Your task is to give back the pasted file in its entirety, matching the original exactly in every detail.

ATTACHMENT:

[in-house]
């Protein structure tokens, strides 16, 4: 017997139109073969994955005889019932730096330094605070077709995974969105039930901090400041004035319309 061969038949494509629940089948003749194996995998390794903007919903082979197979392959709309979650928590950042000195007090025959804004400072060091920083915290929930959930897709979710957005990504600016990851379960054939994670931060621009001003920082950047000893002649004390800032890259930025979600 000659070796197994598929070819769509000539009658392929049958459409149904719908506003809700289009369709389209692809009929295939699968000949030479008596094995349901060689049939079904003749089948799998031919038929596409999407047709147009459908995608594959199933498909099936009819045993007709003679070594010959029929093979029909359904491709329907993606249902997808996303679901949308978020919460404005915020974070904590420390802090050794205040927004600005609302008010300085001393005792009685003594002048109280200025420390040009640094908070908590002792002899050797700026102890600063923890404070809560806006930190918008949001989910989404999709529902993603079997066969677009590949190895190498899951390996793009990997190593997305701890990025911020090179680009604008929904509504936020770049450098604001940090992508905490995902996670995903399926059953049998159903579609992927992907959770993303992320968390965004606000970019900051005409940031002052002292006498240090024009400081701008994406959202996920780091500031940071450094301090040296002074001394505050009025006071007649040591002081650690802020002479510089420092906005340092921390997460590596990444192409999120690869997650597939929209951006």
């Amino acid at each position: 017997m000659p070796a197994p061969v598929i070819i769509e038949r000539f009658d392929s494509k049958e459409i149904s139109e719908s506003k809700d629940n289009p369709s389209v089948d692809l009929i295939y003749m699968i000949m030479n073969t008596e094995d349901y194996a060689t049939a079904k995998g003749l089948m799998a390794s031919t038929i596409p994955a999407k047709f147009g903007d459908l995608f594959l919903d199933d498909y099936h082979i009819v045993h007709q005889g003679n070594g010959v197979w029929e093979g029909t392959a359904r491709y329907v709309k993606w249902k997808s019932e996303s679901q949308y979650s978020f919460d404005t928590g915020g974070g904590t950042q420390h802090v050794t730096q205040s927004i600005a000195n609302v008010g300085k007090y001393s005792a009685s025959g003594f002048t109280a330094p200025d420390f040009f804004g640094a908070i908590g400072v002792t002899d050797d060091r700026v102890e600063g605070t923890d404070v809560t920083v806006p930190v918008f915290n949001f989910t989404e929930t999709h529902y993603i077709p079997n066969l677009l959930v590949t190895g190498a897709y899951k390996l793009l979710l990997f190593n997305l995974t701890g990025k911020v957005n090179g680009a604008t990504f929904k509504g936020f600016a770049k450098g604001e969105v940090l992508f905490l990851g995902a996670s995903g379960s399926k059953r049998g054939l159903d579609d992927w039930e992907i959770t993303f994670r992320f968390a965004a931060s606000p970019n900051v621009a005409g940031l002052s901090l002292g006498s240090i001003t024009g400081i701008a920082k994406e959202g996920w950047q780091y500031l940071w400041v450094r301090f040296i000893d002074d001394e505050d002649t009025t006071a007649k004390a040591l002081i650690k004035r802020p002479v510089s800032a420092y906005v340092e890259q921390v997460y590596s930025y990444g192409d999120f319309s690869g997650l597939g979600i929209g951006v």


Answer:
[in-house]
């Protein structure tokens, strides 16, 4: 017997139109073969994955005889019932730096330094605070077709995974969105039930901090400041004035319309 061969038949494509629940089948003749194996995998390794903007919903082979197979392959709309979650928590950042000195007090025959804004400072060091920083915290929930959930897709979710957005990504600016990851379960054939994670931060621009001003920082950047000893002649004390800032890259930025979600 000659070796197994598929070819769509000539009658392929049958459409149904719908506003809700289009369709389209692809009929295939699968000949030479008596094995349901060689049939079904003749089948799998031919038929596409999407047709147009459908995608594959199933498909099936009819045993007709003679070594010959029929093979029909359904491709329907993606249902997808996303679901949308978020919460404005915020974070904590420390802090050794205040927004600005609302008010300085001393005792009685003594002048109280200025420390040009640094908070908590002792002899050797700026102890600063923890404070809560806006930190918008949001989910989404999709529902993603079997066969677009590949190895190498899951390996793009990997190593997305701890990025911020090179680009604008929904509504936020770049450098604001940090992508905490995902996670995903399926059953049998159903579609992927992907959770993303992320968390965004606000970019900051005409940031002052002292006498240090024009400081701008994406959202996920780091500031940071450094301090040296002074001394505050009025006071007649040591002081650690802020002479510089420092906005340092921390997460590596990444192409999120690869997650597939929209951006």
């Amino acid at each position: 017997m000659p070796a197994p061969v598929i070819i769509e038949r000539f009658d392929s494509k049958e459409i149904s139109e719908s506003k809700d629940n289009p369709s389209v089948d692809l009929i295939y003749m699968i000949m030479n073969t008596e094995d349901y194996a060689t049939a079904k995998g003749l089948m799998a390794s031919t038929i596409p994955a999407k047709f147009g903007d459908l995608f594959l919903d199933d498909y099936h082979i009819v045993h007709q005889g003679n070594g010959v197979w029929e093979g029909t392959a359904r491709y329907v709309k993606w249902k997808s019932e996303s679901q949308y979650s978020f919460d404005t928590g915020g974070g904590t950042q420390h802090v050794t730096q205040s927004i600005a000195n609302v008010g300085k007090y001393s005792a009685s025959g003594f002048t109280a330094p200025d420390f040009f804004g640094a908070i908590g400072v002792t002899d050797d060091r700026v102890e600063g605070t923890d404070v809560t920083v806006p930190v918008f915290n949001f989910t989404e929930t999709h529902y993603i077709p079997n066969l677009l959930v590949t190895g190498a897709y899951k390996l793009l979710l990997f190593n997305l995974t701890g990025k911020v957005n090179g680009a604008t990504f929904k509504g936020f600016a770049k450098g604001e969105v940090l992508f905490l990851g995902a996670s995903g379960s399926k059953r049998g054939l159903d579609d992927w039930e992907i959770t993303f994670r992320f968390a965004a931060s606000p970019n900051v621009a005409g940031l002052s901090l002292g006498s240090i001003t024009g400081i701008a920082k994406e959202g996920w950047q780091y500031l940071w400041v450094r301090f040296i000893d002074d001394e505050d002649t009025t006071a007649k004390a040591l002081i650690k004035r802020p002479v510089s800032a420092y906005v340092e890259q921390v997460y590596s930025y990444g192409d999120f319309s690869g997650l597939g979600i929209g951006v």